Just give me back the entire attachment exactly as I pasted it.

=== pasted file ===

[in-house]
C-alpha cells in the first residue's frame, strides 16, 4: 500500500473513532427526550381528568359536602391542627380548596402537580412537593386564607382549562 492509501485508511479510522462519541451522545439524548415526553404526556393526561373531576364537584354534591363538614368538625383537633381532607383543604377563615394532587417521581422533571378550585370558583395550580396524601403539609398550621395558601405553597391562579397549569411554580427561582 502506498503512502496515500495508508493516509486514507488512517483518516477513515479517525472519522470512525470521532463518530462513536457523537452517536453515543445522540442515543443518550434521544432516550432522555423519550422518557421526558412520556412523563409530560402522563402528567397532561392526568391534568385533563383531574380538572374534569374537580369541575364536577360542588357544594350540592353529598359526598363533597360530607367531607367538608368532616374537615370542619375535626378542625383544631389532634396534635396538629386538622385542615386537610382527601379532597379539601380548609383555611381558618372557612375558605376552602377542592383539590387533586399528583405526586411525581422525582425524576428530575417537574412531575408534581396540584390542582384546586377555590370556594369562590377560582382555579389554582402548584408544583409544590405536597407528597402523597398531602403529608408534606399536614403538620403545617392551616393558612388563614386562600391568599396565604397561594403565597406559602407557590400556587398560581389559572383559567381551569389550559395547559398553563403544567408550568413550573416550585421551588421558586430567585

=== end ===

[in-house]
C-alpha cells in the first residue's frame, strides 16, 4: 500500500473513532427526550381528568359536602391542627380548596402537580412537593386564607382549562 492509501485508511479510522462519541451522545439524548415526553404526556393526561373531576364537584354534591363538614368538625383537633381532607383543604377563615394532587417521581422533571378550585370558583395550580396524601403539609398550621395558601405553597391562579397549569411554580427561582 502506498503512502496515500495508508493516509486514507488512517483518516477513515479517525472519522470512525470521532463518530462513536457523537452517536453515543445522540442515543443518550434521544432516550432522555423519550422518557421526558412520556412523563409530560402522563402528567397532561392526568391534568385533563383531574380538572374534569374537580369541575364536577360542588357544594350540592353529598359526598363533597360530607367531607367538608368532616374537615370542619375535626378542625383544631389532634396534635396538629386538622385542615386537610382527601379532597379539601380548609383555611381558618372557612375558605376552602377542592383539590387533586399528583405526586411525581422525582425524576428530575417537574412531575408534581396540584390542582384546586377555590370556594369562590377560582382555579389554582402548584408544583409544590405536597407528597402523597398531602403529608408534606399536614403538620403545617392551616393558612388563614386562600391568599396565604397561594403565597406559602407557590400556587398560581389559572383559567381551569389550559395547559398553563403544567408550568413550573416550585421551588421558586430567585